Rider Profile – Brad Fishleigh

Rider: Ontario Provincial Police Inspector Brad Fishleigh
Years of Service: 26
Years on Ride: 6

Inspector Brad Fishleigh started his policing career with the OPP in 1993 after serving with the Canadian Forces for 17 years. He was posted to Brighton OPP where he was introduced to small town and rural policing. He was a Breath Tech and Coach Officer and had the good fortune to be in a pilot program as the first Scenes of Crime Officer for the OPP. Brad was transferred to Blenheim OPP to a municipal contract in 1996 before being transferred to Chatham-Kent OPP and promoted to Sergeant in 1997.

Brad worked part time in In-Service Training as a First-Aid Instructor and Firearms Instructor and in 2005 he was promoted to Staff Sergeant and transferred to West Region Headquarters as the Regional Training Coordinator. In 2007, Brad was transferred to the Bruce Peninsula Detachment as the Detachment Commander and in 2010, Brad was promoted to the rank of Inspector and transferred as the Detachment Commander of the Elgin County Detachment south of St. Thomas, where he continues to work to this date.

Brad has always been a fitness junkie, playing numerous competitive sports and completing marathons and triathlons in his younger years before switching to extreme trail racing. Brad competed in the 100 km Dances with Dirt Trail Race in Hell Michigan and also completed the Baton Memorial Death March, a 26-mile marathon with a 30 lb pack in the mountains of New Mexico in 2004.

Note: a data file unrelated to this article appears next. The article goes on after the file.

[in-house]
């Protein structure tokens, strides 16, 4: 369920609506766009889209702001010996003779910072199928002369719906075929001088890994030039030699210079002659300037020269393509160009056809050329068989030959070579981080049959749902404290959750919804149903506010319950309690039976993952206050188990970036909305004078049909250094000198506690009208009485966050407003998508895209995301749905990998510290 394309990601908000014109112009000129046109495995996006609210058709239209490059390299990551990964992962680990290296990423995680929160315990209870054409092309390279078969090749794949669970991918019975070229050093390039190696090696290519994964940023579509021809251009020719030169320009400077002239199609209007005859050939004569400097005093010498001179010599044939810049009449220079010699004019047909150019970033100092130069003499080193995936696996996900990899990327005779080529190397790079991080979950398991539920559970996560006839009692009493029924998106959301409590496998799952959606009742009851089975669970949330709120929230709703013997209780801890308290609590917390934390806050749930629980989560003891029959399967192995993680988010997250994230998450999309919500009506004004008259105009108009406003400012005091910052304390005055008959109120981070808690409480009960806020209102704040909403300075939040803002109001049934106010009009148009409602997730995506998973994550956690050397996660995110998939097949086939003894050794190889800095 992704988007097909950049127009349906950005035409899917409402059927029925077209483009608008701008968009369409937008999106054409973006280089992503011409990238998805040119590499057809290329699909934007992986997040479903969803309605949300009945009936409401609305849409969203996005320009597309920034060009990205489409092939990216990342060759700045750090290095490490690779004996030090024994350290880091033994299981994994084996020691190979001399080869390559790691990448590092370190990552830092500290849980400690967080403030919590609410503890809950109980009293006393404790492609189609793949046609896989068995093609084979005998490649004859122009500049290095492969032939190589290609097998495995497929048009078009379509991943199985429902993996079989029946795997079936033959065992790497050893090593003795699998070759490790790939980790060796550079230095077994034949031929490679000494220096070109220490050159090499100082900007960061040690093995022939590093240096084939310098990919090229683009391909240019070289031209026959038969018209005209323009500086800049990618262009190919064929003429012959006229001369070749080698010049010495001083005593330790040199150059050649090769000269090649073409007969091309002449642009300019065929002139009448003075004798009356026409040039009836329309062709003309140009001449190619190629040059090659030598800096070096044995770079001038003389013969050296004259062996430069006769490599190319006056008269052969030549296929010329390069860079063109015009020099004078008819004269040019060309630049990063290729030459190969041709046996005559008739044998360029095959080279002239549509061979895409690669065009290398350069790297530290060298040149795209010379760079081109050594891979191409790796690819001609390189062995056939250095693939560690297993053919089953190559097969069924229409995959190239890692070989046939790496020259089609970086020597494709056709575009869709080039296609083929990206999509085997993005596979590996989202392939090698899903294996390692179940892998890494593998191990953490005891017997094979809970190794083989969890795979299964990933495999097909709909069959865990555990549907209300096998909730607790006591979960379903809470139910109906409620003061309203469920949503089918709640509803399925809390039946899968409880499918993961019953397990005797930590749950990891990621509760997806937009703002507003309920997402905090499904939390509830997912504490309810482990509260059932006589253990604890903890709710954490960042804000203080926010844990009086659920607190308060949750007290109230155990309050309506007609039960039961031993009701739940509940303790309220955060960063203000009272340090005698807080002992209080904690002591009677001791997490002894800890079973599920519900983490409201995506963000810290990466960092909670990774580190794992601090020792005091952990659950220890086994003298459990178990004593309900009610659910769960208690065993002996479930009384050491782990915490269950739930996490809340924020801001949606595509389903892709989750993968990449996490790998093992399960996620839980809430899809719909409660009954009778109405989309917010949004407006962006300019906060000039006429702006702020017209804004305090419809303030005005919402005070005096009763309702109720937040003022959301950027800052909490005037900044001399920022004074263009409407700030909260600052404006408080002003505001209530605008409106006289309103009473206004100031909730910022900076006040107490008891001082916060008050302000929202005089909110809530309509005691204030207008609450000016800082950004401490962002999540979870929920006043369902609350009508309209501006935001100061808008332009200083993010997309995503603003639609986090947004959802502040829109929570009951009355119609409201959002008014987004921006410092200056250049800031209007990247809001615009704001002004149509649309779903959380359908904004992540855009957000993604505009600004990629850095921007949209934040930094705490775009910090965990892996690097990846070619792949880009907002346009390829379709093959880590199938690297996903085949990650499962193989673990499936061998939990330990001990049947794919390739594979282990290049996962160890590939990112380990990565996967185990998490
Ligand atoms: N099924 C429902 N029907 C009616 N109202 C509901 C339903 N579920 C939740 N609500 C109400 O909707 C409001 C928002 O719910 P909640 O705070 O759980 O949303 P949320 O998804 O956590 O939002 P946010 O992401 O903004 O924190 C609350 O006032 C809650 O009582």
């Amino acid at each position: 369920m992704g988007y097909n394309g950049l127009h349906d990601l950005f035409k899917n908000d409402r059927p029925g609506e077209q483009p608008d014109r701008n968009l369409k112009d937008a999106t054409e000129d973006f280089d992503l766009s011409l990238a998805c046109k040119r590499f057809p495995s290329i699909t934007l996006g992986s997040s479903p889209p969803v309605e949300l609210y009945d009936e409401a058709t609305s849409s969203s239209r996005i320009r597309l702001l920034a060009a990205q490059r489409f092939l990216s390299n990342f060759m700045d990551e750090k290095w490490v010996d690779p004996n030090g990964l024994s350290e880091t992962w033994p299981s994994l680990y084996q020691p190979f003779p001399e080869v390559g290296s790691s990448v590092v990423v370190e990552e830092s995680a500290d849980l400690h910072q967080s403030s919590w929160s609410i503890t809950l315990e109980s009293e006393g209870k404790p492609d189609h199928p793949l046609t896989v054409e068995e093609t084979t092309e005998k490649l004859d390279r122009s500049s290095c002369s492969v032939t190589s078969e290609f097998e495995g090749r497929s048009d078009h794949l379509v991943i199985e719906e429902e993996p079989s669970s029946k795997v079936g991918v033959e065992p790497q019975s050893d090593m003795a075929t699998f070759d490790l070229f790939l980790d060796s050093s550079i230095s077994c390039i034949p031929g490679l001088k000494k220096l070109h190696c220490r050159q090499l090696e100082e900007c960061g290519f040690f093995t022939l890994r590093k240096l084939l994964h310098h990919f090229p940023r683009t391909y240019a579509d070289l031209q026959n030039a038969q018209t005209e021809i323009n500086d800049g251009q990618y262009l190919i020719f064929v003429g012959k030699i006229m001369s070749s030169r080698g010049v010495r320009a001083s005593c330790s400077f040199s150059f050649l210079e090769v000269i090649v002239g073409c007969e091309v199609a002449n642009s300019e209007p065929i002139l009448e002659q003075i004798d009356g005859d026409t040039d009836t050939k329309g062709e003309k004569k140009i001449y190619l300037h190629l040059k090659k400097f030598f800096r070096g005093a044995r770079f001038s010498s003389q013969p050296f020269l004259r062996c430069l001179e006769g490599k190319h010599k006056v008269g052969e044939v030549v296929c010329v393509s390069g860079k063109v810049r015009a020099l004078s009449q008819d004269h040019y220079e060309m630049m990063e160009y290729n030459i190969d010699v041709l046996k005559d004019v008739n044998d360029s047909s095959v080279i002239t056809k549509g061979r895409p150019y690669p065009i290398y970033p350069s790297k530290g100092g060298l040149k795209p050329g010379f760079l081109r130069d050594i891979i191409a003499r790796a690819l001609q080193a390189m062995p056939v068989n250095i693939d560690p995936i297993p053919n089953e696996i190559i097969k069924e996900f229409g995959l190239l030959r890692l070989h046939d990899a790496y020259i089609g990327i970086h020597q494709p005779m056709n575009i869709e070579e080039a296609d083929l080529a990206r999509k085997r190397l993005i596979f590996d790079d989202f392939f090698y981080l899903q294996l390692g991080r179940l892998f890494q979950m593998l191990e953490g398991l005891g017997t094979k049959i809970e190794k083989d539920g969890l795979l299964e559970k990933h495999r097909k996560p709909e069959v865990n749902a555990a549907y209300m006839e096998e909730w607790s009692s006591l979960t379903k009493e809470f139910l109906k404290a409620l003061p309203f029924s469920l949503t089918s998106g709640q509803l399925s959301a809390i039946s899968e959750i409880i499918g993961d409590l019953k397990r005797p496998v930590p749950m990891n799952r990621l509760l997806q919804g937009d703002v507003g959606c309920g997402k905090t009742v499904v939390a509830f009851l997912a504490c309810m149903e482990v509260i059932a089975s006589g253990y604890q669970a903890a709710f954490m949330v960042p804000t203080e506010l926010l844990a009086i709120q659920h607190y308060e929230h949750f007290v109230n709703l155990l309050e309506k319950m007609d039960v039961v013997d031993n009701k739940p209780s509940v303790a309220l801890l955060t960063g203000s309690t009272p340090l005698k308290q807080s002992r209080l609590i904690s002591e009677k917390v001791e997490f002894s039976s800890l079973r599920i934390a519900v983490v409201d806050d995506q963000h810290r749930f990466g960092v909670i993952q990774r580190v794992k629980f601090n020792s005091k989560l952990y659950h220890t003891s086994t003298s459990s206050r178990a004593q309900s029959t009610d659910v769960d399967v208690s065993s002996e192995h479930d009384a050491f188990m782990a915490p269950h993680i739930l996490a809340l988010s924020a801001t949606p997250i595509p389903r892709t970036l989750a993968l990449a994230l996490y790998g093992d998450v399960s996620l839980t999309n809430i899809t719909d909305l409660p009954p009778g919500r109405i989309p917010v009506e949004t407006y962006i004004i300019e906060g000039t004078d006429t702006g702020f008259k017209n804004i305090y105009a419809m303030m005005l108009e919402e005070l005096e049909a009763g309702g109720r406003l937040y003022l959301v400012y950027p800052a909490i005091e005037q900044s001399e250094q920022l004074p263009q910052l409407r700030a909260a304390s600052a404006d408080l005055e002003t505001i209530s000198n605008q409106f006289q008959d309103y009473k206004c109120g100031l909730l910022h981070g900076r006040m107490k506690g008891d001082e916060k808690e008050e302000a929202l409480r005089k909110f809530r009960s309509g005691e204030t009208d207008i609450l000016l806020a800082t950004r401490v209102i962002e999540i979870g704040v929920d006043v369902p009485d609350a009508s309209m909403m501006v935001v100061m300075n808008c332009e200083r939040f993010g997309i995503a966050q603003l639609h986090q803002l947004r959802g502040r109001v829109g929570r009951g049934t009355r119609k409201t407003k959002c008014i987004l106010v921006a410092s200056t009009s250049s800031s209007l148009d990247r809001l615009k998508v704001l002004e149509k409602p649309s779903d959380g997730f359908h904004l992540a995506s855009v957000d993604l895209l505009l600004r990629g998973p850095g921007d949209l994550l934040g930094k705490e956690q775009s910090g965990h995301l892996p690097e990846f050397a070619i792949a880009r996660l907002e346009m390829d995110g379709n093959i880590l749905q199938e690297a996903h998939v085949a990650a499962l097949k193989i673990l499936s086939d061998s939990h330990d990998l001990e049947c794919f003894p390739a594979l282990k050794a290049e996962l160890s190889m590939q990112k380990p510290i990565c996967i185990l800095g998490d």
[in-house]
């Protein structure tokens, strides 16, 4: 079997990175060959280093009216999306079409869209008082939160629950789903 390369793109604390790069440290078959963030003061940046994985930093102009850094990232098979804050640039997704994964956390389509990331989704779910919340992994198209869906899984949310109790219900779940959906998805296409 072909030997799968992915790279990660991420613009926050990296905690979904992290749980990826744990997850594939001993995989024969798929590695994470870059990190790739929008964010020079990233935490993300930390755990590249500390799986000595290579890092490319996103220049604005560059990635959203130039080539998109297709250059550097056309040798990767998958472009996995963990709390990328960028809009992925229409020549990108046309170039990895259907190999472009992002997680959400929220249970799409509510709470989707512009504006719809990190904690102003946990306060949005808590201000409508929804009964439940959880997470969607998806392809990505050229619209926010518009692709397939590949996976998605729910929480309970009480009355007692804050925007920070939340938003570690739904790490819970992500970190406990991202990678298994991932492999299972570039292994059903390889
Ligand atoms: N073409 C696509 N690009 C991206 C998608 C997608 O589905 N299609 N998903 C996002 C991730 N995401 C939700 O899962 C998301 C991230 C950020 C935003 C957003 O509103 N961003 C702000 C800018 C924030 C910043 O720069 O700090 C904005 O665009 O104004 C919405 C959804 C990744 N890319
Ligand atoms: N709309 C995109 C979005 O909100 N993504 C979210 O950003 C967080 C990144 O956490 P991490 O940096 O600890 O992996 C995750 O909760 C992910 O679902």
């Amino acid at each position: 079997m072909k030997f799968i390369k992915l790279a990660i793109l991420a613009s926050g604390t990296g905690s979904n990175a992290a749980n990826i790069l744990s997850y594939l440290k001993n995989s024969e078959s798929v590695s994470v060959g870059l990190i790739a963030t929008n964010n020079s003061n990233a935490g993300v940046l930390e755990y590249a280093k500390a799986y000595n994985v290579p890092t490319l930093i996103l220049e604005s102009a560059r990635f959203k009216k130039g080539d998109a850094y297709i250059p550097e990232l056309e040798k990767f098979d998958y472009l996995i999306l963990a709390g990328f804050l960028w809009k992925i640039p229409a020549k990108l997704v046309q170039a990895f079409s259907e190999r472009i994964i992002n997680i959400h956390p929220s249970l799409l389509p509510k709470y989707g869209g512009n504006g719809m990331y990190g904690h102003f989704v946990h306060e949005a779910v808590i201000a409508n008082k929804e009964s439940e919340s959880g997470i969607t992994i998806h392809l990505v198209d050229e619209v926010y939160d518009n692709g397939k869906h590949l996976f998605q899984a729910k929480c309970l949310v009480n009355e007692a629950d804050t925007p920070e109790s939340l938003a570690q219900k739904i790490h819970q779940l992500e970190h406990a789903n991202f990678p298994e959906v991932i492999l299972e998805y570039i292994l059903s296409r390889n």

When his knees finally gave out, Brad took up cycling and hasn’t looked back. He completes many charity rides every year in addition to the Ride to Remember.

“I have personally known and worked with a number of fallen officers,” said Brad. “As a funeral commander with the OPP, I have seen the grief and anguish for the families first hand. Every cyclist rides for the memory of our fallen heroes.

These officers live on through stories of their heroism, of the funny things they did that made us laugh and smile and the difference they made on the job.”

Brad’s most memorable moments are stopping at the Ontario Police Memorial in Toronto and on Parliament Hill in Ottawa, of the friendships he has made with officers across the country and riding through the many small towns where people line the street and cheer as the Ride to Remember passes.

The ride, and all the good it stands for, renews his faith in policing and in society in general. The comradery and esprit de corps on the ride is like being on a winning sports team to Brad and it’s that comradery that gets riders over the hills and through the challenging parts.

“Finishing the ride is a great feeling of commitment, accomplishment and a loyalty to a cause that’s larger than all of the cyclists. The emotions are so strong, so real and so close to the surface, he has seen officers break down and then come together to comfort each other as a police family.”

The 2019 Ride to Remember may be Brad’s last ride as he passes the torch when he retires in 2020, but he will remember it as a highlight of his career. It has given him fond memories with his children, who have also completed the ride, and stories to tell his grandchildren.

Brad’s wife Marsha also participates in the Ride to Remember as a part of the OPP support team.

“I would also like to recognize and thank my wife Marsha for her tireless energy and commitment in looking after the logistics for the OPP team for the past six years during the Ride to Remember. We certainly could not have done it without her.”

Brad is planning on riding across Canada in 2020 and just may end up back on Parliament Hill when he is done.